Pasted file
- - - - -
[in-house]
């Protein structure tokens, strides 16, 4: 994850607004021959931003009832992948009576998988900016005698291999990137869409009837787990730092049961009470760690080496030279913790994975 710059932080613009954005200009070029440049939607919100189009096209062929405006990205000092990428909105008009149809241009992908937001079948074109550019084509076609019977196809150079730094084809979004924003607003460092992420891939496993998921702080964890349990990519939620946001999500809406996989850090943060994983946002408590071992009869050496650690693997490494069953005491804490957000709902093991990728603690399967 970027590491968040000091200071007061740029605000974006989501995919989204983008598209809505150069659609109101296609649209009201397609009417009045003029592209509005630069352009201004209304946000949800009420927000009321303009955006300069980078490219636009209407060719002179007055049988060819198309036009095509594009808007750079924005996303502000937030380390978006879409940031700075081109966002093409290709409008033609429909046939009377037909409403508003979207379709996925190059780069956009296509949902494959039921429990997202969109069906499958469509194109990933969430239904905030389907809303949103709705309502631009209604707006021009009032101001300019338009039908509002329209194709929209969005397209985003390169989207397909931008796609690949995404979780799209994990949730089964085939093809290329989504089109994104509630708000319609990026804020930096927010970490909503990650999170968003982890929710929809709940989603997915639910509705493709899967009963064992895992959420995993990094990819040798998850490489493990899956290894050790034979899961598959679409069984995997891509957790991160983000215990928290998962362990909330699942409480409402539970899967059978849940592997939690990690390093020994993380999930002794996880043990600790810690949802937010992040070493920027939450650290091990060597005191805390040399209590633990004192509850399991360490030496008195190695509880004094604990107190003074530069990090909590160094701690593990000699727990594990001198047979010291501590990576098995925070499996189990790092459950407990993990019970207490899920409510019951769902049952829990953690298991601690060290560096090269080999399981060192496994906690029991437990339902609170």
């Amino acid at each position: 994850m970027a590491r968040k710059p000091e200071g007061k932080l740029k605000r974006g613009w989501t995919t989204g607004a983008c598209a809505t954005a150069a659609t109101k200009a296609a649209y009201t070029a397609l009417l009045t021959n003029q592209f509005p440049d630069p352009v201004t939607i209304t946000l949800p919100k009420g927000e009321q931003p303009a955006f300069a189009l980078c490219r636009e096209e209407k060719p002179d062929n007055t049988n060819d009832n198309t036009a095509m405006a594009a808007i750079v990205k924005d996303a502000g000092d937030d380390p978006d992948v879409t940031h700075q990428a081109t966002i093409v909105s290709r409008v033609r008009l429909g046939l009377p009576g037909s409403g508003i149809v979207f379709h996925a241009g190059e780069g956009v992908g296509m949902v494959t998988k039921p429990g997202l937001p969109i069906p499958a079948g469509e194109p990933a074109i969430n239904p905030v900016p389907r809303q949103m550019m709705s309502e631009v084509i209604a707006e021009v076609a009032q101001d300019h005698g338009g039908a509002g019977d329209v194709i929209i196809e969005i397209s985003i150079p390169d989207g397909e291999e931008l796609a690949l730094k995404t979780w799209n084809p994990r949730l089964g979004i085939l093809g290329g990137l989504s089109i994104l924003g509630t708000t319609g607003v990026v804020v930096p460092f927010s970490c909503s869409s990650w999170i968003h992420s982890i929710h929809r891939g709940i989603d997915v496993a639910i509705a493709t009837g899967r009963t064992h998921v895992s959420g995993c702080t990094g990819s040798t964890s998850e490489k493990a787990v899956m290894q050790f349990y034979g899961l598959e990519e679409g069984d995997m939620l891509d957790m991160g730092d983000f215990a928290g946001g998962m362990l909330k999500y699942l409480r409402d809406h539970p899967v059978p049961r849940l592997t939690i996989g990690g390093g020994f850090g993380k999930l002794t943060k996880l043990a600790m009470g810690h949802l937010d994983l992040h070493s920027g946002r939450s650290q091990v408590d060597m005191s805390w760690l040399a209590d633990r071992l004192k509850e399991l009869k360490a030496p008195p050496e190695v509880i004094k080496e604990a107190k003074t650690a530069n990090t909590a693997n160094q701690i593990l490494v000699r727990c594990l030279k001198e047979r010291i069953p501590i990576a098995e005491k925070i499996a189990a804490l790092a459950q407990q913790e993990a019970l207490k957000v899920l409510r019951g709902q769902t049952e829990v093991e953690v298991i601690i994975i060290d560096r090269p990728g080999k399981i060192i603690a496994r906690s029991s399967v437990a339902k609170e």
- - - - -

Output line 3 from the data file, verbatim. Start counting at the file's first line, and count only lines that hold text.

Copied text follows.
């Amino acid at each position: 994850m970027a590491r968040k710059p000091e200071g007061k932080l740029k605000r974006g613009w989501t995919t989204g607004a983008c598209a809505t954005a150069a659609t109101k200009a296609a649209y009201t070029a397609l009417l009045t021959n003029q592209f509005p440049d630069p352009v201004t939607i209304t946000l949800p919100k009420g927000e009321q931003p303009a955006f300069a189009l980078c490219r636009e096209e209407k060719p002179d062929n007055t049988n060819d009832n198309t036009a095509m405006a594009a808007i750079v990205k924005d996303a502000g000092d937030d380390p978006d992948v879409t940031h700075q990428a081109t966002i093409v909105s290709r409008v033609r008009l429909g046939l009377p009576g037909s409403g508003i149809v979207f379709h996925a241009g190059e780069g956009v992908g296509m949902v494959t998988k039921p429990g997202l937001p969109i069906p499958a079948g469509e194109p990933a074109i969430n239904p905030v900016p389907r809303q949103m550019m709705s309502e631009v084509i209604a707006e021009v076609a009032q101001d300019h005698g338009g039908a509002g019977d329209v194709i929209i196809e969005i397209s985003i150079p390169d989207g397909e291999e931008l796609a690949l730094k995404t979780w799209n084809p994990r949730l089964g979004i085939l093809g290329g990137l989504s089109i994104l924003g509630t708000t319609g607003v990026v804020v930096p460092f927010s970490c909503s869409s990650w999170i968003h992420s982890i929710h929809r891939g709940i989603d997915v496993a639910i509705a493709t009837g899967r009963t064992h998921v895992s959420g995993c702080t990094g990819s040798t964890s998850e490489k493990a787990v899956m290894q050790f349990y034979g899961l598959e990519e679409g069984d995997m939620l891509d957790m991160g730092d983000f215990a928290g946001g998962m362990l909330k999500y699942l409480r409402d809406h539970p899967v059978p049961r849940l592997t939690i996989g990690g390093g020994f850090g993380k999930l002794t943060k996880l043990a600790m009470g810690h949802l937010d994983l992040h070493s920027g946002r939450s650290q091990v408590d060597m005191s805390w760690l040399a209590d633990r071992l004192k509850e399991l009869k360490a030496p008195p050496e190695v509880i004094k080496e604990a107190k003074t650690a530069n990090t909590a693997n160094q701690i593990l490494v000699r727990c594990l030279k001198e047979r010291i069953p501590i990576a098995e005491k925070i499996a189990a804490l790092a459950q407990q913790e993990a019970l207490k957000v899920l409510r019951g709902q769902t049952e829990v093991e953690v298991i601690i994975i060290d560096r090269p990728g080999k399981i060192i603690a496994r906690s029991s399967v437990a339902k609170e």